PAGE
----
Location: Agroecosystem Management Research
Title: Distribution of arbuscular mycorrhizal biomarker C16:1cis11 among neutral-, glygo', and phospho-lipids extracted from soil during the reproductive growth of corn. Authors
|Grigera, M - U OF NE/GRAD STNDT|
|Drijber, Rhae - U OF NE/PROF AGRON|
|Shores-Morrow, Rebecca - U OF NE/TECHNICIAN|
Submitted to: Journal of Soil Biology and Biochemistry
Publication Type: Peer Reviewed Journal
Publication Acceptance Date: January 11, 2007
Publication Date: July 1, 2007
Repository URL: http://hdl.handle.net/10113/8050
Citation: Grigera, M.S., Drijber, R.A., Shores-Morrow, R.H., Wienhold, B.J. 2007. Distribution of arbuscular mycorrhizal biomarker C16:1cis11 among neutral-, glygo', and phospho-lipids extracted from soil during the reproductive growth of corn. Journal of Soil Biology and Biochemistry. 39:1589-1596. Interpretive Summary: Arbuscular mycorrhiza (AM) fungi form close relationships with the roots of most land plants. The relationship between AM fungi and plants is thought to result in AM fungi acquiring energy from the plant and the plant benefiting from more efficient P acquisition. Details of the relationship between AM fungi and crops are incomplete. We compared size of three lipid fractions using chemical extraction with and without physical grinding of the sample. Grinding released lipids involved in energy storage and cell structure. Lipids unique to AM fungi increased during the growing season showing that there was transfer of energy from the plant to the fungi. Further studies are needed to determine how key lipid pools can be used to understand AM fungi dynamics.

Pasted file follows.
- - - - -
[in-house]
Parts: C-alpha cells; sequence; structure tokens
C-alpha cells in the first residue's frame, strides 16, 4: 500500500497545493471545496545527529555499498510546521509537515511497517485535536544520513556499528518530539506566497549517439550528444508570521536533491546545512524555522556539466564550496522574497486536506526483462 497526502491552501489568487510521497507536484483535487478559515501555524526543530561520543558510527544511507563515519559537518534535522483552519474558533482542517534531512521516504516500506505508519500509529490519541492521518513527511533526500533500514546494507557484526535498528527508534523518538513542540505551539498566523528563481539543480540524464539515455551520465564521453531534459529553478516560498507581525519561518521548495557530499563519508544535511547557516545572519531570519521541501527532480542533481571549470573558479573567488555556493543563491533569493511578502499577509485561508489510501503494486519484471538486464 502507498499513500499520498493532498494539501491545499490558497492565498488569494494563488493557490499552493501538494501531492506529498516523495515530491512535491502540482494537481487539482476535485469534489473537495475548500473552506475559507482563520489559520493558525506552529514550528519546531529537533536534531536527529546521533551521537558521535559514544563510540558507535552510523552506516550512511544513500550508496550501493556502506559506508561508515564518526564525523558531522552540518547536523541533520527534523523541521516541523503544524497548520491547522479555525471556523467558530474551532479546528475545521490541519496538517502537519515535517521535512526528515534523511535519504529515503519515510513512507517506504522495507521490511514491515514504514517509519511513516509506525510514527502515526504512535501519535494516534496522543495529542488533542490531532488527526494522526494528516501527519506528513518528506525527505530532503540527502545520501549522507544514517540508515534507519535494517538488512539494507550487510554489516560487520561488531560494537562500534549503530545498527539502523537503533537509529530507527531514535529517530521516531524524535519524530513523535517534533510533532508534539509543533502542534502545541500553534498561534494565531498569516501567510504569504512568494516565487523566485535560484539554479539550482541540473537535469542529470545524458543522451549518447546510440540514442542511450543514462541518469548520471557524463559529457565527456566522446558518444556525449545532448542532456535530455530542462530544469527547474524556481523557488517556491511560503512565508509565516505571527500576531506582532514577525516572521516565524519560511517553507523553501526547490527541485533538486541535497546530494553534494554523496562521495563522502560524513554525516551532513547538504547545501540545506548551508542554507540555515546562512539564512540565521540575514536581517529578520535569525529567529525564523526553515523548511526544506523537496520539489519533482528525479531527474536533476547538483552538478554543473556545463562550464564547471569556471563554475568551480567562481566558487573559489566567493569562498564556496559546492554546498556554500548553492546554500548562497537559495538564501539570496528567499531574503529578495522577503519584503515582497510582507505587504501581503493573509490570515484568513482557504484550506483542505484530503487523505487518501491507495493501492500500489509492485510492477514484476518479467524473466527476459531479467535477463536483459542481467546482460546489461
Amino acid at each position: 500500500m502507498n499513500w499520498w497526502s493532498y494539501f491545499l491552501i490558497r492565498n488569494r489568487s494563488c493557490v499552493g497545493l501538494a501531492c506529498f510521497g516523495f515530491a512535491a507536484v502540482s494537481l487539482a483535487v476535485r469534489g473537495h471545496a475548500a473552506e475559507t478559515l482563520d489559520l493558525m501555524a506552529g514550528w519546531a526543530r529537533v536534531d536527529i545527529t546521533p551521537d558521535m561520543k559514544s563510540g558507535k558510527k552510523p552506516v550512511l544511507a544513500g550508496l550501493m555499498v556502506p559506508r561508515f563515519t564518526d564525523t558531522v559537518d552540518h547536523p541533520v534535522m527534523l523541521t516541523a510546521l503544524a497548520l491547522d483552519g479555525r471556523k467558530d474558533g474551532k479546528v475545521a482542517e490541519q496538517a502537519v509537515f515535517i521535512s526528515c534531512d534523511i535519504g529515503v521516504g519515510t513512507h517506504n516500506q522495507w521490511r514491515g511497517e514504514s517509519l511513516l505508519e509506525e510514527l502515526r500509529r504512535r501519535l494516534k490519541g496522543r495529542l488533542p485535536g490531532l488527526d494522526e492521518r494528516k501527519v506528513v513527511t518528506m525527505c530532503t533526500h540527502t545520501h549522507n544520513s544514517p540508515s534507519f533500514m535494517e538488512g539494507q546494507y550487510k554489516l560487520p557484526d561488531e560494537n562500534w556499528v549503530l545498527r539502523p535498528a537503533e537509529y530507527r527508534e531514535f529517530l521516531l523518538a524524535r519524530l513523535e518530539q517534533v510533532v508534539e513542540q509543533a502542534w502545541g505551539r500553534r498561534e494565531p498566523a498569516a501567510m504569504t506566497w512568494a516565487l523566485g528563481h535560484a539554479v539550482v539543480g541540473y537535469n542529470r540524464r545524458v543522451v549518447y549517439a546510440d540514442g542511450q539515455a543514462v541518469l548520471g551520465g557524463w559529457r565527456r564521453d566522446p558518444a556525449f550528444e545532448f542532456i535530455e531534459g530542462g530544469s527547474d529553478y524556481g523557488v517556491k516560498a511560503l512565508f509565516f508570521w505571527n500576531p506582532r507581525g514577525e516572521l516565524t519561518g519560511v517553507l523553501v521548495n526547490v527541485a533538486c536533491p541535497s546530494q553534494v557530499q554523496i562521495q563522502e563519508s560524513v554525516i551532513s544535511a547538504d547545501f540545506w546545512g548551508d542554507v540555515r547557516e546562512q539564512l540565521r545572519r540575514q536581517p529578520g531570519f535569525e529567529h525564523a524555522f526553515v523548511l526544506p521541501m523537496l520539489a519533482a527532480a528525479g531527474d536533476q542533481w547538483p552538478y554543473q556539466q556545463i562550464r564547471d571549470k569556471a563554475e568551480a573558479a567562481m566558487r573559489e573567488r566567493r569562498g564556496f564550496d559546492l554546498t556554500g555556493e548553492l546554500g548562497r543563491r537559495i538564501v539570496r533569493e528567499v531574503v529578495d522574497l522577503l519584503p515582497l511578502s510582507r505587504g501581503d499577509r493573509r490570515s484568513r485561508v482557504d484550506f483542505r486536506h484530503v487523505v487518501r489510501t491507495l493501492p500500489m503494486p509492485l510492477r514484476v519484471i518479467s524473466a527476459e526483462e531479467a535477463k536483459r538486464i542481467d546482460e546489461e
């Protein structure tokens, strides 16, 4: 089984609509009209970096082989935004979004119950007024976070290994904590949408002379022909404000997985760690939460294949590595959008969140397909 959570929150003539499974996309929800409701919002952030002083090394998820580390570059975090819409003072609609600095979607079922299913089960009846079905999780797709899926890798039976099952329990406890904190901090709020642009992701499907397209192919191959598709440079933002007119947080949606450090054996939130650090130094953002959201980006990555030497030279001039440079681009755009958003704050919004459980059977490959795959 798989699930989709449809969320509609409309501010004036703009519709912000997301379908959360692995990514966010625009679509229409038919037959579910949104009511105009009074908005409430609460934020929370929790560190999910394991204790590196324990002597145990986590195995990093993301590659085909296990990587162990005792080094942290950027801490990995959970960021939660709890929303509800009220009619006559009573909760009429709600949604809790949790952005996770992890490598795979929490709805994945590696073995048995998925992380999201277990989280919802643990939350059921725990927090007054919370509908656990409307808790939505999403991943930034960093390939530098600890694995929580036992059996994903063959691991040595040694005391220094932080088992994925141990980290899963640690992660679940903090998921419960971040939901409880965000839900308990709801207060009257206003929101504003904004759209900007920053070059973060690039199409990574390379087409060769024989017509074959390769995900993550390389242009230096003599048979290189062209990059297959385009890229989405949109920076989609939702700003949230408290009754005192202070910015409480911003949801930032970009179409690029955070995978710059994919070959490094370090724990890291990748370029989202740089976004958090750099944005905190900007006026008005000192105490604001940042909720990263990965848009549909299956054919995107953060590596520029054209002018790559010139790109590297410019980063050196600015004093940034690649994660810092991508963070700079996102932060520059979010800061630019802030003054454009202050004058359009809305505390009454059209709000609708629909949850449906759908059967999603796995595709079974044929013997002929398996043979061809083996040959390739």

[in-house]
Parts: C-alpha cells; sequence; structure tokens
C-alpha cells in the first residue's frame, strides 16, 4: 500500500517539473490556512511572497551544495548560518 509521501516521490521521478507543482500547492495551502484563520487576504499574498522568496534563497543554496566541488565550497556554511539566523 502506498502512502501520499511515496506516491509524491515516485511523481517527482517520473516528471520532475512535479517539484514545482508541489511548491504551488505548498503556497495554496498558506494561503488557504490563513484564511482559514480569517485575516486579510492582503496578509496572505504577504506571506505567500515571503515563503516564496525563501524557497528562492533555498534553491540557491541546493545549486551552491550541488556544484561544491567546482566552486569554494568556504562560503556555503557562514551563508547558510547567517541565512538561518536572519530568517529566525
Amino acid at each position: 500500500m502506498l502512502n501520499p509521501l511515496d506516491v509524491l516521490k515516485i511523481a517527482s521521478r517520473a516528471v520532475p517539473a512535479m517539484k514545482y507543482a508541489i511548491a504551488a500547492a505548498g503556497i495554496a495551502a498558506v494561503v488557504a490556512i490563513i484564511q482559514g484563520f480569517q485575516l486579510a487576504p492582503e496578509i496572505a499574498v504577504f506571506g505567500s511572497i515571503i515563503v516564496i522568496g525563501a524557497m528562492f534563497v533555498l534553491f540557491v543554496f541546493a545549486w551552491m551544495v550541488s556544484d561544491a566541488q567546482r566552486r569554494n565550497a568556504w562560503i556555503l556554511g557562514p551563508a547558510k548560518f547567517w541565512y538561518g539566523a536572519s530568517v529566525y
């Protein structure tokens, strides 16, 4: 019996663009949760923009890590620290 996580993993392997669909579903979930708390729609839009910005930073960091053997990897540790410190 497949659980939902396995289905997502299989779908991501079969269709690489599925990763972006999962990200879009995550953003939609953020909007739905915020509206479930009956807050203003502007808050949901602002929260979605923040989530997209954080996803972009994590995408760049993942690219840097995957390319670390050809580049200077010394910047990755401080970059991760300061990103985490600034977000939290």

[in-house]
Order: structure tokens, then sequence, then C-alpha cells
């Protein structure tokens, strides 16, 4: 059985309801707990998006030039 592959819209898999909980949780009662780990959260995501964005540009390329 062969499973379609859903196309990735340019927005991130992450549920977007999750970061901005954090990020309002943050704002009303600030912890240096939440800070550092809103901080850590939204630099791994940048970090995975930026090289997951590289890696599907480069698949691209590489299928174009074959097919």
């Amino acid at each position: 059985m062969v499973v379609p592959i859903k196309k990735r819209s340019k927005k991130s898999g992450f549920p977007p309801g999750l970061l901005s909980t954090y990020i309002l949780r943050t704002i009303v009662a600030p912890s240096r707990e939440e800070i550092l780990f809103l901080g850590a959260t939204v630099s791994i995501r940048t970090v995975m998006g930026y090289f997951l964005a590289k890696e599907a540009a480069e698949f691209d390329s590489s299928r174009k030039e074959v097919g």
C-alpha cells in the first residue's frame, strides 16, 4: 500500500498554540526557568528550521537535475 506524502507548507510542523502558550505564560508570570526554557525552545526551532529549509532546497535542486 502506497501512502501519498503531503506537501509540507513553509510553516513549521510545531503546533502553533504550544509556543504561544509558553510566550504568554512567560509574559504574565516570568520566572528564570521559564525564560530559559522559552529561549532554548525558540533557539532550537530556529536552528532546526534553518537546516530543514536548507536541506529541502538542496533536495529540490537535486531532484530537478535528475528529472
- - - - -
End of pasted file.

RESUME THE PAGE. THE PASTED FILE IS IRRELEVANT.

Technical Abstract: Arbuscular mycorrhiza (AM) fungi form symbiotic relationships with the majority of land plants and are known for their positive effects on plant P acquisition and soil quality. The extramatrical growth of the mycelium is a key factor in nutrient acquisition by the symbiont. Identifying patterns in plant-fungi growth is necessary for understand how these symbionts operate in agroecosystems over time. The objective of this work was to study C partitioning in AM fungi in soil samples during the reproductive growth stage of maize (Zea mays L.). Chambers made of PVC enclosed with a 1 mm mesh fabric to allowed roots and hyphae passage amended with distilled water were installed in two sites at tasselling and removed after three, six and nine weeks in Nebraska. Soil samples were analyzed using ester linked fatty acid (EL-FAME) and chloroform-methanol extraction (CM-FAME) analysis. We also separated and analyzed the neutral (NLFA), glyco (GLFA) and phospho (PLFA) lipid fractions. We observed that AM fungi have resistant structures that are hydrolyzed only after the soil sample is roller-milled (RM). These particular structures were enriched of NLFA and GLFA C16:1cis11, but not PLFA, indicating that storage lipids and possibly membrane lipids are released by RM. EL- and CM-FAME C16:1cis11 increased later in the maize season, effectively showing the C allocation from the plant to the fungi under field conditions. We successfully utilized EL-FAME and CM-FAME C16:1cis11 to study the dynamics of AM fungi in soils under field conditions, however the C partition was not clearly shown by the different fractions. PLFA C16:1cis11 did not change over time or due to RM. NLFA C16:1cis11 increased by RM the sample; and did not change over time. GLFA C16:1cis11 increased over time and due to RM the sample. Further studies are needed to elucidate the role of GLFA C16:1cis11 in AM fungi.